Professional graphic designers will scoff.
The Photoshop and Adobe Illustrator expert will knock it down.
Even GIMP will wonder – why not me? I am free. But when you don’t belong to the creative tribe, then you take whatever tools you need to design a logo in an emergency. Microsoft Word isn’t the first choice for drawing eye-catching logos. It doesn’t have the credentials to merit a place in a lineup of logo design software. But can it gatecrash? Let’s take a risk.
Why Pick Microsoft Word to Design a Logo?
Microsoft Office is a productivity suite and not a creative unit of tools. Microsoft PowerPoint would be my tool of choice if somebody holds a gun to my head. But before we dismiss Microsoft Word outright, consider these five factors in its favor:
- Is commonplace and easier to learn.
- Has multifaceted tools that work with both text and images.
- Allows you to use the document page as a canvas to drag and drop Shapes, SmartArt, and Icons.
- Can merge text and images and combine everything into one image.
- Documents can reuse the logo directly in a page or letterhead.
Key Microsoft Word 2016 Features for Logo Design
I won’t go into the details of all the graphic drawing features Microsoft Word 2016 brings to the table. But the brief descriptions and the linked help pages should help you if you get confounded. There is also the helpful Office assistant called “Tell me what you what you want to do” on the Ribbon that works as a pathfinder.
Stay with the basic rules of graphic design and stretch Microsoft Word to its limits.
Here are some essential tools you will find on the Ribbon. Do note that some features may be available with the latest updates on an Office 365 subscription.
- The Icon Library.
- Insert WordArt or Clip Art to your design.
- The Shapes gallery with presets, files, outline, and effects.
- Insert and edit Scalable Vector Graphics (SVG) files in Word 2016.
- Gridlines and The Ruler.
Shape recognition that converts hand drawing with ink into a perfect shape (only on a touch enabled device with Office 365).
You will find most of the tools and effects on the Drawing Toolbar which is automatically displayed with any drawing object in the document.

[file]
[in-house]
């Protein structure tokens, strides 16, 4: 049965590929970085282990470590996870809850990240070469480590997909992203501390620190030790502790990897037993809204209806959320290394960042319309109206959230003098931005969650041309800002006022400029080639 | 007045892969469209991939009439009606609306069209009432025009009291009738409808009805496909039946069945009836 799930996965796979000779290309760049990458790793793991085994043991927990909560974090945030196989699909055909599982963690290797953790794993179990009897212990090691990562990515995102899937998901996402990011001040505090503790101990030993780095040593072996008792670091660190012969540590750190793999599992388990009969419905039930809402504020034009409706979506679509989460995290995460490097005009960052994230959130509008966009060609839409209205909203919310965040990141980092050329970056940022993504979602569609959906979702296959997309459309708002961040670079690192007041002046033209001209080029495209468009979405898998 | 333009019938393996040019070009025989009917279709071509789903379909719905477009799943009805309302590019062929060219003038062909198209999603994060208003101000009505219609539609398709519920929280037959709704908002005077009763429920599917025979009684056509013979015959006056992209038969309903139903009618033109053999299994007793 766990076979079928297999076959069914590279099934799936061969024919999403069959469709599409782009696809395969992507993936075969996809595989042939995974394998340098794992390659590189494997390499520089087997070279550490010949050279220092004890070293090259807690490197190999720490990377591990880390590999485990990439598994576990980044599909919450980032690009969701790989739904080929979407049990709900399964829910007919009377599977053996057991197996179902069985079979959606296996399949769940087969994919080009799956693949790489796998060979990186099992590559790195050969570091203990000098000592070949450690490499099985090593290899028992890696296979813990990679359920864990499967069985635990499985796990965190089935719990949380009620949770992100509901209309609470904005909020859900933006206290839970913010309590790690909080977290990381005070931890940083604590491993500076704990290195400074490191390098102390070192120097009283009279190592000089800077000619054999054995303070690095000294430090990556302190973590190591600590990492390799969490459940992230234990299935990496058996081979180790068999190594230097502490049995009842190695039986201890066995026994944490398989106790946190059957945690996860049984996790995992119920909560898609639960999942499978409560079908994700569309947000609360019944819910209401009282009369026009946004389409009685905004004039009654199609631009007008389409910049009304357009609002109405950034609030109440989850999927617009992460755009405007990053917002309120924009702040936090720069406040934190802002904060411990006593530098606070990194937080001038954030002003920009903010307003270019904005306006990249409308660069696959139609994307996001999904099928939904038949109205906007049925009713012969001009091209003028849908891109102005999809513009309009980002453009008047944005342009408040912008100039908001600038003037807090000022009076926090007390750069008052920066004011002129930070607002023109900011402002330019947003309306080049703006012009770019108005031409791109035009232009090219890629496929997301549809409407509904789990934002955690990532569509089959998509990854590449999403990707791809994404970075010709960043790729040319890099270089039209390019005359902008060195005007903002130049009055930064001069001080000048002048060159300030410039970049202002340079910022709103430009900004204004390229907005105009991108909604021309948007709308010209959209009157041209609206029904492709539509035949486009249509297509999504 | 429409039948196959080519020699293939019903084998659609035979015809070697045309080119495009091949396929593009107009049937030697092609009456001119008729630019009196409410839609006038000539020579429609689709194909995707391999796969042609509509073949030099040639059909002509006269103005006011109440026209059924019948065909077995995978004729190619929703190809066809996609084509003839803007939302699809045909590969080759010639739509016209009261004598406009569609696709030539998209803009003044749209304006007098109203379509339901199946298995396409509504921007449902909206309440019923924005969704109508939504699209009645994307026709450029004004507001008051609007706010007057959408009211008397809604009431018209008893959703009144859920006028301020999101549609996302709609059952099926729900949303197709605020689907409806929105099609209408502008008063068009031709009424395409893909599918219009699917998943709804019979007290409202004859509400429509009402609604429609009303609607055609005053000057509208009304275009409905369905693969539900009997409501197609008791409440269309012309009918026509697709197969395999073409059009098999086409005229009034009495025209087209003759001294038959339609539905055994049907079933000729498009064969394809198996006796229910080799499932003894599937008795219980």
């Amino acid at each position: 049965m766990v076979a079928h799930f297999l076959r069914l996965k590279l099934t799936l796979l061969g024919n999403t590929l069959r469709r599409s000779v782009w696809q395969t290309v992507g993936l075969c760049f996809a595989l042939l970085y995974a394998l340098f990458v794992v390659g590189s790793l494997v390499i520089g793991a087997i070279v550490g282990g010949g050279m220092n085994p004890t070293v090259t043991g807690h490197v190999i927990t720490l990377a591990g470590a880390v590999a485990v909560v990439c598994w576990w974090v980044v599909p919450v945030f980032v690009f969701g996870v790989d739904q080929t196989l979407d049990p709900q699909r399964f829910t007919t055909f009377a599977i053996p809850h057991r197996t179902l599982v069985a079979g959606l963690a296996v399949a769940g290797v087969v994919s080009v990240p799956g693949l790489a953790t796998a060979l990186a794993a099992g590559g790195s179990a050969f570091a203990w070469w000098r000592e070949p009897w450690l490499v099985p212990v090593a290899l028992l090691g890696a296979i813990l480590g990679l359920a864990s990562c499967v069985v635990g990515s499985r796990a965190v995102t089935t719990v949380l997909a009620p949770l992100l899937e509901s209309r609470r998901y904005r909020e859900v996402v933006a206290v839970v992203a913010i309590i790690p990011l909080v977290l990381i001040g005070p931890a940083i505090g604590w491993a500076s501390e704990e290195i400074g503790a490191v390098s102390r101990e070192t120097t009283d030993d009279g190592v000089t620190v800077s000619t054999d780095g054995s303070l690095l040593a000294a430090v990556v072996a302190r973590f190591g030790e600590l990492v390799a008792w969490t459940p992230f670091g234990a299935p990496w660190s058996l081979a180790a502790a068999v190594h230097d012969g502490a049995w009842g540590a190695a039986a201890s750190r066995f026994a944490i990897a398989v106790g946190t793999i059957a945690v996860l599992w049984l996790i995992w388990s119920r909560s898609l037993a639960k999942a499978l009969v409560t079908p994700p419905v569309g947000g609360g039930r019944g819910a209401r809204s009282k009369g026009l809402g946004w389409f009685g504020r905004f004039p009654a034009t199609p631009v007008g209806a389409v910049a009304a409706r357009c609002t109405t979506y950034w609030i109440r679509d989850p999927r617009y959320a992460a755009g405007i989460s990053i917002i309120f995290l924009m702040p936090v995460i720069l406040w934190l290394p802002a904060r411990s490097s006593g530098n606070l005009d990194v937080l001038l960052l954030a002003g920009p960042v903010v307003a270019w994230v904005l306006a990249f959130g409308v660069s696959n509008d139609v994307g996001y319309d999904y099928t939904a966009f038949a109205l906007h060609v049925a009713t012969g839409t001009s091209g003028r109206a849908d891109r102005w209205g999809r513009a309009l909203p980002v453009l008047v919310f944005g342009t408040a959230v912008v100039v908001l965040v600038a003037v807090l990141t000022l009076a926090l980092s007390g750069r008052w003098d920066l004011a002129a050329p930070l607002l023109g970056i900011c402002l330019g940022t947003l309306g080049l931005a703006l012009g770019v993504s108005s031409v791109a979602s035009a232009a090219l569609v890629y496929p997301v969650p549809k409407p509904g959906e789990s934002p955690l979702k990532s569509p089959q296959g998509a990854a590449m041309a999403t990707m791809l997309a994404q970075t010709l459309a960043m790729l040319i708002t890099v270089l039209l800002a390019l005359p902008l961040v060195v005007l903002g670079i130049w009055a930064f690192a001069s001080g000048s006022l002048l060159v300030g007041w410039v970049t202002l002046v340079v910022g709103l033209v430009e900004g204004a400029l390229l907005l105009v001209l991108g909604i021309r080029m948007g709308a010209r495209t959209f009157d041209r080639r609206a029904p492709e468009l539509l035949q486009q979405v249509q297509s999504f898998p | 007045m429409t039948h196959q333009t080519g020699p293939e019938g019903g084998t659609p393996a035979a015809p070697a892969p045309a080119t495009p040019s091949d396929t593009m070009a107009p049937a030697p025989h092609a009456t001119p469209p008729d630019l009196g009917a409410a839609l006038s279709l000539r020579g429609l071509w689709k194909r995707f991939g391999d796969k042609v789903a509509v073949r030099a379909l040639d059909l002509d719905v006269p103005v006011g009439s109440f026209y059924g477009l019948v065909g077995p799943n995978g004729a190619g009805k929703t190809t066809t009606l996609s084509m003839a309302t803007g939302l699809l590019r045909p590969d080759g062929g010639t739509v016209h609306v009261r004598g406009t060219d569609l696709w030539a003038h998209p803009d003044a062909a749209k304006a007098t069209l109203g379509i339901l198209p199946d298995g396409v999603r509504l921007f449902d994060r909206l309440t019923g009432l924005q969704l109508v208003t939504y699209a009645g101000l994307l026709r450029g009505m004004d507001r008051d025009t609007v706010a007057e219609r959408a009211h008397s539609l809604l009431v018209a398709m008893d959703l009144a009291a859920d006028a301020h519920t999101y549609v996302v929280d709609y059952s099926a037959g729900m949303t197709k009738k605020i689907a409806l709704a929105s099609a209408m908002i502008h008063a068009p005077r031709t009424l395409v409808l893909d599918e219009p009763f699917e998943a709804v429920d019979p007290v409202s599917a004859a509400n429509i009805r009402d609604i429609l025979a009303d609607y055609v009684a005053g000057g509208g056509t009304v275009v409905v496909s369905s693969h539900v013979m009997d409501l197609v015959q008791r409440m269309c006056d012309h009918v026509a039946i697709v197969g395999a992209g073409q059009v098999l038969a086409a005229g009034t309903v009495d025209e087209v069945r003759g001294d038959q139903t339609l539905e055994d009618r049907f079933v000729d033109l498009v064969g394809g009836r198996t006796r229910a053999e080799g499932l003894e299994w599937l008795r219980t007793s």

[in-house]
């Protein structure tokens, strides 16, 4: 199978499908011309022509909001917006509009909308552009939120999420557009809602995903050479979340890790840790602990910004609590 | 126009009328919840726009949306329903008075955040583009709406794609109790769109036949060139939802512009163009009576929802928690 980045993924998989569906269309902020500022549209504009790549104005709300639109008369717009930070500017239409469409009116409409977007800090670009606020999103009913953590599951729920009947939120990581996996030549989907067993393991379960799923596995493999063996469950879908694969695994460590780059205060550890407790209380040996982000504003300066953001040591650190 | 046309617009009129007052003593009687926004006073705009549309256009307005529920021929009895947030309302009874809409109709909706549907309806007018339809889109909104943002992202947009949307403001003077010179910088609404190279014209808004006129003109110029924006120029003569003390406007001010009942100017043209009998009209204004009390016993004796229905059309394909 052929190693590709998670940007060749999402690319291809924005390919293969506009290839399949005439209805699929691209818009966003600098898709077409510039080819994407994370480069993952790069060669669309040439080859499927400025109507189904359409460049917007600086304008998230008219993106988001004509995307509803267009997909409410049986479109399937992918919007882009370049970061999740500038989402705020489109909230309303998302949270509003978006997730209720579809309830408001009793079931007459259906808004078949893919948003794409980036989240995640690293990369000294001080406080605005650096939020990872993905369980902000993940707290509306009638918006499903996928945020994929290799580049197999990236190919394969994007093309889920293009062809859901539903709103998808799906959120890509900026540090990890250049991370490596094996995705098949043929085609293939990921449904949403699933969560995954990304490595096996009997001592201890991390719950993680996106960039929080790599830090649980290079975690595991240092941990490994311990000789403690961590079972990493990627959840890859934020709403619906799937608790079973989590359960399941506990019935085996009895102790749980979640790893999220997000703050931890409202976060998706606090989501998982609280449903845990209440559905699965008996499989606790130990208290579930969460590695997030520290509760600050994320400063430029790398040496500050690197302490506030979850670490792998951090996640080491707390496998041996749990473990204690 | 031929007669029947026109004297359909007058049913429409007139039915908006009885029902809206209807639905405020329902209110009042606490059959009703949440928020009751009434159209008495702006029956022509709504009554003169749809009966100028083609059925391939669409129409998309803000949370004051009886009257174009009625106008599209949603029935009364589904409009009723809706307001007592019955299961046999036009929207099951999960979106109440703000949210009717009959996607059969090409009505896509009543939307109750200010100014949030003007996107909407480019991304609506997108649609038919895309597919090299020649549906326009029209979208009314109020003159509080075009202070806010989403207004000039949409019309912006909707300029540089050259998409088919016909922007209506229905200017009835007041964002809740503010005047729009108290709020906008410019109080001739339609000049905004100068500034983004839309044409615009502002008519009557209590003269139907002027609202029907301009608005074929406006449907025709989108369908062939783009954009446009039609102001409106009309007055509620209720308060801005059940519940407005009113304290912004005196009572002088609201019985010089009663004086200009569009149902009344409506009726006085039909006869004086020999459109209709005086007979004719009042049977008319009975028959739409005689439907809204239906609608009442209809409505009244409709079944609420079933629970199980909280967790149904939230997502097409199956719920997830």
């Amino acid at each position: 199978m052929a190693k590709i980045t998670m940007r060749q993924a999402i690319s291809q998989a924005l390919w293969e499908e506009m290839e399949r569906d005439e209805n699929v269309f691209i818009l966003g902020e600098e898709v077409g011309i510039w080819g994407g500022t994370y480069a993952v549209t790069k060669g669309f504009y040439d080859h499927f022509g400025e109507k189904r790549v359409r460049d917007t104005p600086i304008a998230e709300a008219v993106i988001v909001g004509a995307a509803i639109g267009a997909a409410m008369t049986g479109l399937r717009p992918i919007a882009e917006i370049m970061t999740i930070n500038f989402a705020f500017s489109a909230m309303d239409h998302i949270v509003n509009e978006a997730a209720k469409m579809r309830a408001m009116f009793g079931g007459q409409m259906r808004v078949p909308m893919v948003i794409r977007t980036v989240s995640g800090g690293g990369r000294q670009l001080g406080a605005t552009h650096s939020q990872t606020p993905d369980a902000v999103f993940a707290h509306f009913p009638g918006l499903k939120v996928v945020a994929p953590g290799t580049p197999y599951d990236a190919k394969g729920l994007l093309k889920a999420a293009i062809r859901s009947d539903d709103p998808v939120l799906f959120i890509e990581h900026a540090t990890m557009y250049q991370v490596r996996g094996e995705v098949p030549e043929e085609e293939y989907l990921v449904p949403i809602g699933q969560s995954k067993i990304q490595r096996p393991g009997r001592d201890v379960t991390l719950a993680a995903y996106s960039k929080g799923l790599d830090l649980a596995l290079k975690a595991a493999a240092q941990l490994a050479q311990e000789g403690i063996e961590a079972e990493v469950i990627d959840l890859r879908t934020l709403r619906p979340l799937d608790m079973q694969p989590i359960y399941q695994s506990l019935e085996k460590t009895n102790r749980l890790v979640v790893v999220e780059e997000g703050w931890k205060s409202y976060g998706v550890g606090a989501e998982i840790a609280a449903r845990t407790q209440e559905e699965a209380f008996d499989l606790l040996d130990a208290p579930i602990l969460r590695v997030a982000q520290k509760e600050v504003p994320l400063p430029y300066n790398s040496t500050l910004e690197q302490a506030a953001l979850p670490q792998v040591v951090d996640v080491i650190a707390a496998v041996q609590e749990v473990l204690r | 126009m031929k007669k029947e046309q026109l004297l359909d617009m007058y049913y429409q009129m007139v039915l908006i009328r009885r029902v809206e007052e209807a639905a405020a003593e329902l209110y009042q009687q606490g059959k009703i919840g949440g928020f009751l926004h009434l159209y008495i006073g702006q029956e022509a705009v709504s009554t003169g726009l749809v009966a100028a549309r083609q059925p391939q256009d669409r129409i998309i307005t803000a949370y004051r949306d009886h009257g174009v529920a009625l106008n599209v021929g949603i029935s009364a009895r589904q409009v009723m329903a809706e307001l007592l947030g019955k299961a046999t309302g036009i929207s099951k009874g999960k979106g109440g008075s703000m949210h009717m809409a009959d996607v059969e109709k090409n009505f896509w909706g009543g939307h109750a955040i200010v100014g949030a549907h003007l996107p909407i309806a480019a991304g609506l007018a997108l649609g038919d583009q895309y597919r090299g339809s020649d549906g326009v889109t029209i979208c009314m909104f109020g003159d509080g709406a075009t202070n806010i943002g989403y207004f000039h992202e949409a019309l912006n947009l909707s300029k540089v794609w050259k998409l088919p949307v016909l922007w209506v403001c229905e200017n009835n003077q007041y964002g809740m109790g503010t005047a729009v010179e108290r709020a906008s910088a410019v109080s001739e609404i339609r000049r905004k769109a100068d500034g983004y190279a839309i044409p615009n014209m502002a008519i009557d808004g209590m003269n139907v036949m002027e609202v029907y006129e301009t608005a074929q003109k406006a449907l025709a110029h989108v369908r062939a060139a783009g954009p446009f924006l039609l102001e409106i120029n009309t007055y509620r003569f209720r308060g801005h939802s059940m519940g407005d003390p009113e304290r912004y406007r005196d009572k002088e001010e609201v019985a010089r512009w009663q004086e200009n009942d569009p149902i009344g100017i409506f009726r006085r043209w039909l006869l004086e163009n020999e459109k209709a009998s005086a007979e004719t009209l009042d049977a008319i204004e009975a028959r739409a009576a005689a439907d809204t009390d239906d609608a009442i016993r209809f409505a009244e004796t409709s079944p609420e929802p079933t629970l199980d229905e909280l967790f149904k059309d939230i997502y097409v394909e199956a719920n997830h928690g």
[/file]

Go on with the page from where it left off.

Let’s Draw a Simple Logo
This is a simple logo we are aiming for. I borrowed this simple graphic from Shutterstock. Most of the objects in the vector graphic below can be duplicated in Microsoft Word. Maybe, not exactly…but close enough to demonstrate the Word can try hard enough!
Open a new document. Go to the View tab, and then check the Gridlines box. With the grids, you can align shapes and other objects in your Word documents. The grids can only be viewed in the Print view. But rest assured – they cannot be printed.
Turn on the Object Snapping option. Click the picture or object. In the Graphic Tools tab, click on Align > Grid Settings. Enable both the highlighted settings below for better alignments of the graphics in the logo.
Snap objects to other objects. Check this box to make a shape or object align with other shapes or objects.
Snap objects to grid when the gridlines are not displayed. Align shapes or objects to the closest intersection of the grid even when the grid is not visible.
You can press the ALT key to override the previous settings temporarily when you drag a shape or object.
The above settings prepare our document for the first shape or object we are about to insert. We are going to use fonts and basic shapes. We are going to use some of the same techniques covered when we made a flowchart in Microsoft Word 2013 by aligning and formatting different shapes. The logo is going to be a bit more artistic to the eye than the business-like flowchart.
1. Insert a shape to use as the background of your logo.